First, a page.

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By Alastair Jamieson

Half of all Syrians now have been displaced by the country’s civil war — including four million who have fled overseas as refugees, according to figures released Thursday by the U.N. refugee agency.

The exodus from Syria is now the largest recorded since 1992 when the number of refugees from Afghanistan hit 4.6 million, it said.

"This is the biggest refugee population from a single conflict in a generation,” U.N. High Commissioner for Refugees António Guterres said in a statement.

Latest figures from UNHCR put the total number of refugees from Syria at just over 4,013,000 — greater than the population of Los Angeles.

UNHCR said that an additional 7.6 million people are displaced inside Syria, bringing the total number to 11.6 million — 50 percent of the country’s pre-war population of 23 million.

"Worsening conditions are driving growing numbers towards Europe and further afield, but the overwhelming majority remain in the region," Guterres added. "We cannot afford to let them and the communities hosting them slide further into desperation."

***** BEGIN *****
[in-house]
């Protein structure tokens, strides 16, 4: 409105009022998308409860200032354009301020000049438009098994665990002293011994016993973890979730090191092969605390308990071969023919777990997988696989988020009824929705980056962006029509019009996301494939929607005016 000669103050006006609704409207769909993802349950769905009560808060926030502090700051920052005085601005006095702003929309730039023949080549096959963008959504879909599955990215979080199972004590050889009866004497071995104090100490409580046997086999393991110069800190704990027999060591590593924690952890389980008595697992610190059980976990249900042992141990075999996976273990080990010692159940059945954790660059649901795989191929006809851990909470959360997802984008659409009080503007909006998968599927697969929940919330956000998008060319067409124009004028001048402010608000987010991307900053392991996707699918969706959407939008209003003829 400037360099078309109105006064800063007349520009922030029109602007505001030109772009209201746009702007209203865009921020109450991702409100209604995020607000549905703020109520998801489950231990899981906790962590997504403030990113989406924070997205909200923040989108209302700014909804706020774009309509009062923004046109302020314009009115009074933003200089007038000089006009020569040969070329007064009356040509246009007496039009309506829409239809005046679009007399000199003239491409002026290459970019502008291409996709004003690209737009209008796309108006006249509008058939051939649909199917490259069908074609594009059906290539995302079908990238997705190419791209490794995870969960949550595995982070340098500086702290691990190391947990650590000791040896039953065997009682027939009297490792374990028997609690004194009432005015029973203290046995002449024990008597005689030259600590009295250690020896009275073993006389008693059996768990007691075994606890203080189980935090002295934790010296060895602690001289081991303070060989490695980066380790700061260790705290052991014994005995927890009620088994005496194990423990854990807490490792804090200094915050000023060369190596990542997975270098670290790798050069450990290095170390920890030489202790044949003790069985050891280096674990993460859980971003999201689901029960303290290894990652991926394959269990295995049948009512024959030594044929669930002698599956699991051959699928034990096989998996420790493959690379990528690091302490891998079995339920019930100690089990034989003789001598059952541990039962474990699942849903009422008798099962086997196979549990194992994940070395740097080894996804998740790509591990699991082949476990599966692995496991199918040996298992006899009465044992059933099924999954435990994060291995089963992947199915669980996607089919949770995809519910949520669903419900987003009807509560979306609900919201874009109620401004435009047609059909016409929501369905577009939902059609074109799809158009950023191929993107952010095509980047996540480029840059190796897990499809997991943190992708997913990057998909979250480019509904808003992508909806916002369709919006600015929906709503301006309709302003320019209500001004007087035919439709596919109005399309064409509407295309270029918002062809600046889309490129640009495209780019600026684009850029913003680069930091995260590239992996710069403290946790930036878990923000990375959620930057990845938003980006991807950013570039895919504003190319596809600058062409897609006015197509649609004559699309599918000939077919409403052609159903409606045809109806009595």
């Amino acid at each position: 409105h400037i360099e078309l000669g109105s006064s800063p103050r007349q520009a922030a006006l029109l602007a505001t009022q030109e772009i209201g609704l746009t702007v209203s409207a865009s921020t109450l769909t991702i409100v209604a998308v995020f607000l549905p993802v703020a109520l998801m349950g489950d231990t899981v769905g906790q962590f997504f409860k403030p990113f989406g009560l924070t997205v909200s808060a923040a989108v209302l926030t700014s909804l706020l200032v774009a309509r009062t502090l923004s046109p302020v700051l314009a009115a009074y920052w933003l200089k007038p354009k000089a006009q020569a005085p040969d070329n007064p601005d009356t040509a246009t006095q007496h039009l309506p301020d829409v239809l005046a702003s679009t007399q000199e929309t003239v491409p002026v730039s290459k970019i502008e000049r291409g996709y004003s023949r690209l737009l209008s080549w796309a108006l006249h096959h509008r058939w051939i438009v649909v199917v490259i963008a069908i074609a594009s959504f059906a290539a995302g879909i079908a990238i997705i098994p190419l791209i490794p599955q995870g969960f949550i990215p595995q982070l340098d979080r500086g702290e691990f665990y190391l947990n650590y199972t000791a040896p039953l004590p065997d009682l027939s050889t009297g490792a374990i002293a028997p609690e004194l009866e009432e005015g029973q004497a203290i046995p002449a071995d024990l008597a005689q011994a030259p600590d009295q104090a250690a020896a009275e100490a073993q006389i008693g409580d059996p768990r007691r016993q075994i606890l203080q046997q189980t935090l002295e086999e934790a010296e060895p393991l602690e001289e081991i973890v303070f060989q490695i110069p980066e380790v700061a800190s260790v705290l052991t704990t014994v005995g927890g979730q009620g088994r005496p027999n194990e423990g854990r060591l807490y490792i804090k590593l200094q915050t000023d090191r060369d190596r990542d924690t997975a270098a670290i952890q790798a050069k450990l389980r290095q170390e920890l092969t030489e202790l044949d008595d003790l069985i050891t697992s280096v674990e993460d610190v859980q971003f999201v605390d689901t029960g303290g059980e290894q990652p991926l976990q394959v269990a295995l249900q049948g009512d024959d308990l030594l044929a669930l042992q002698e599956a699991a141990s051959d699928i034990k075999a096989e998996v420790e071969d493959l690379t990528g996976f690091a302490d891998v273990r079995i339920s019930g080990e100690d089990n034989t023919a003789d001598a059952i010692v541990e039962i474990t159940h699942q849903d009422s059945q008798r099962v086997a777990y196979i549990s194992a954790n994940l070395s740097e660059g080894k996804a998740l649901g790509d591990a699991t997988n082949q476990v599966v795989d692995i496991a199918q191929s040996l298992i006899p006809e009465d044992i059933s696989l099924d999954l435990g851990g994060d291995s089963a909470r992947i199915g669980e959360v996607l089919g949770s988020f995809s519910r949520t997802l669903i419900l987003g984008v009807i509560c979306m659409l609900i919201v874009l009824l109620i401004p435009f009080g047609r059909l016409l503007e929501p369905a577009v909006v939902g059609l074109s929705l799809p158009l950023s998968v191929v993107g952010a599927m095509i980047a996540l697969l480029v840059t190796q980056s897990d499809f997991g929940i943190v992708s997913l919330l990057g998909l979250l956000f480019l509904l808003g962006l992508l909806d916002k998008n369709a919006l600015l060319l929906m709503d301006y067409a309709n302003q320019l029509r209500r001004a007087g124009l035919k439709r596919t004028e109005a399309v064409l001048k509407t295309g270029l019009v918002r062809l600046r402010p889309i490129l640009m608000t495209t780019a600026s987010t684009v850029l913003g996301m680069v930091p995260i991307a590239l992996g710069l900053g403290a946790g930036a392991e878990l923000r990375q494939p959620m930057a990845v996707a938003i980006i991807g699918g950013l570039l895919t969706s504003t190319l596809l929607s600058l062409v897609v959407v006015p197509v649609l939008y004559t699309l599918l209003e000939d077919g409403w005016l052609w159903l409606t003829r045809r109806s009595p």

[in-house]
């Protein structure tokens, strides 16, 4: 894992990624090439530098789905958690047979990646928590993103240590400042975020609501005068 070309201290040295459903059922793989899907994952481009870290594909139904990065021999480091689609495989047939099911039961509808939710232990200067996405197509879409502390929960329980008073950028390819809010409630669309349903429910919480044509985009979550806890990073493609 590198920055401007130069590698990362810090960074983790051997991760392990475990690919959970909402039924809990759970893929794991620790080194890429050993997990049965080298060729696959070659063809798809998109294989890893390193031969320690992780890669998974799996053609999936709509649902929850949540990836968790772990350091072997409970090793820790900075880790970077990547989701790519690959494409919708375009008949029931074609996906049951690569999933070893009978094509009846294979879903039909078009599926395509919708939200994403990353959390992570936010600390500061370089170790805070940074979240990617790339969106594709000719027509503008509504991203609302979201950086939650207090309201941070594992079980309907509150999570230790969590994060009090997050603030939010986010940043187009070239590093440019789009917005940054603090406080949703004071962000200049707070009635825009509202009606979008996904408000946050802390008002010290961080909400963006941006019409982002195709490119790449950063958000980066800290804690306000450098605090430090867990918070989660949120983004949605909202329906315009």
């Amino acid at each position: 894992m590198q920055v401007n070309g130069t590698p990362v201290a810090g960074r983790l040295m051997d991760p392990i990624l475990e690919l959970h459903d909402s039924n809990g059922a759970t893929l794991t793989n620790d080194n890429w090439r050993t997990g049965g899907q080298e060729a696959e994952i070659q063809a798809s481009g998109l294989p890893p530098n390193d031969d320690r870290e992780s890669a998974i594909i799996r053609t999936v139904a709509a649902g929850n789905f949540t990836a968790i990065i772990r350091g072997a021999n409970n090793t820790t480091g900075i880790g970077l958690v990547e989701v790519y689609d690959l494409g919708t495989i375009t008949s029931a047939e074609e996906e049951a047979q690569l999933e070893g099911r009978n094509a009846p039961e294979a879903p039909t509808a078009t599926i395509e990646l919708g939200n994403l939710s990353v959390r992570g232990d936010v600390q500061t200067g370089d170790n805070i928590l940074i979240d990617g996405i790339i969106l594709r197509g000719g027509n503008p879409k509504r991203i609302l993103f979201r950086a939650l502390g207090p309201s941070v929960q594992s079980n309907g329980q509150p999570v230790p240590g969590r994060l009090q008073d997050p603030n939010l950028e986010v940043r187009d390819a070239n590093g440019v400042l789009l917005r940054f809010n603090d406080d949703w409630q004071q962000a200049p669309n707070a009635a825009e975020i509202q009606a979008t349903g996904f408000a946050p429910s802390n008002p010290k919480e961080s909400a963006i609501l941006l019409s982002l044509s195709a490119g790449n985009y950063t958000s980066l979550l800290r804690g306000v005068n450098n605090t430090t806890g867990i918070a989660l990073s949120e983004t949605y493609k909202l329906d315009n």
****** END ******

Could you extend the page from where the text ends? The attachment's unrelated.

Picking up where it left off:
UNHCR said the figures were based on new arrivals in Turkey and updated data from the authorities on refugees already in that country.

There are now 1,805,255 Syrian refugees in Turkey, 249,726 in Iraq, 629,128 in Jordan, 132,375 in Egypt, 1,172,753 in Lebanon, and 24,055 elsewhere in North Africa.

Turkey is now the biggest host of refugees in the world. In June alone, according to UNHCR, more than 24,000 people arrived from northern Syria amid fighting between ISIS and Kurdish militants.